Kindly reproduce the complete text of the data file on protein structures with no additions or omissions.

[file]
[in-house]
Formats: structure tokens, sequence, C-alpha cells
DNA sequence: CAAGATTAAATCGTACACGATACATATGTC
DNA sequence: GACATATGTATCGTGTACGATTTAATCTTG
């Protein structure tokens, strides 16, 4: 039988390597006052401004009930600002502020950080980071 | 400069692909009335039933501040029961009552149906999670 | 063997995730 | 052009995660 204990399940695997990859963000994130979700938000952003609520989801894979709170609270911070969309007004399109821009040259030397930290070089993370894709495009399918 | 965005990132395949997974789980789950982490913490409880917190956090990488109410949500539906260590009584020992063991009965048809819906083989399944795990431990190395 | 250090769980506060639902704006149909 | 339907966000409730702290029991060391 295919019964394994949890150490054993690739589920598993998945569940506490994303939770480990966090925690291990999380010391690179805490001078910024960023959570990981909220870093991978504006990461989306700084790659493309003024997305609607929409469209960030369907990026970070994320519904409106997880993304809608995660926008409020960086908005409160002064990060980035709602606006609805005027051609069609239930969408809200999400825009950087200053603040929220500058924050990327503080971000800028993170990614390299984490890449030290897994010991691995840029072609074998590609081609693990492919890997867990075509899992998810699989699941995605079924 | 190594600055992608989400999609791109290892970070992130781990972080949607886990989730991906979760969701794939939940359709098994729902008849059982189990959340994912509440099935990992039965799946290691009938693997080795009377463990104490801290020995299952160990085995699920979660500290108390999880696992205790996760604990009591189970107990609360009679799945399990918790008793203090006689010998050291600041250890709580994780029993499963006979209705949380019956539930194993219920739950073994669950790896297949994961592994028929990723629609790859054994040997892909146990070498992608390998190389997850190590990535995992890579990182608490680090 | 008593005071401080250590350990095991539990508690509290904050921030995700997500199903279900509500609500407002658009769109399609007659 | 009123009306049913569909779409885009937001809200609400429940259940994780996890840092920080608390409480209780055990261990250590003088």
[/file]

[in-house]
Formats: structure tokens, sequence, C-alpha cells
DNA sequence: CAAGATTAAATCGTACACGATACATATGTC
DNA sequence: GACATATGTATCGTGTACGATTTAATCTTG
């Protein structure tokens, strides 16, 4: 039988390597006052401004009930600002502020950080980071 | 400069692909009335039933501040029961009552149906999670 | 063997995730 | 052009995660 204990399940695997990859963000994130979700938000952003609520989801894979709170609270911070969309007004399109821009040259030397930290070089993370894709495009399918 | 965005990132395949997974789980789950982490913490409880917190956090990488109410949500539906260590009584020992063991009965048809819906083989399944795990431990190395 | 250090769980506060639902704006149909 | 339907966000409730702290029991060391 295919019964394994949890150490054993690739589920598993998945569940506490994303939770480990966090925690291990999380010391690179805490001078910024960023959570990981909220870093991978504006990461989306700084790659493309003024997305609607929409469209960030369907990026970070994320519904409106997880993304809608995660926008409020960086908005409160002064990060980035709602606006609805005027051609069609239930969408809200999400825009950087200053603040929220500058924050990327503080971000800028993170990614390299984490890449030290897994010991691995840029072609074998590609081609693990492919890997867990075509899992998810699989699941995605079924 | 190594600055992608989400999609791109290892970070992130781990972080949607886990989730991906979760969701794939939940359709098994729902008849059982189990959340994912509440099935990992039965799946290691009938693997080795009377463990104490801290020995299952160990085995699920979660500290108390999880696992205790996760604990009591189970107990609360009679799945399990918790008793203090006689010998050291600041250890709580994780029993499963006979209705949380019956539930194993219920739950073994669950790896297949994961592994028929990723629609790859054994040997892909146990070498992608390998190389997850190590990535995992890579990182608490680090 | 008593005071401080250590350990095991539990508690509290904050921030995700997500199903279900509500609500407002658009769109399609007659 | 009123009306049913569909779409885009937001809200609400429940259940994780996890840092920080608390409480209780055990261990250590003088």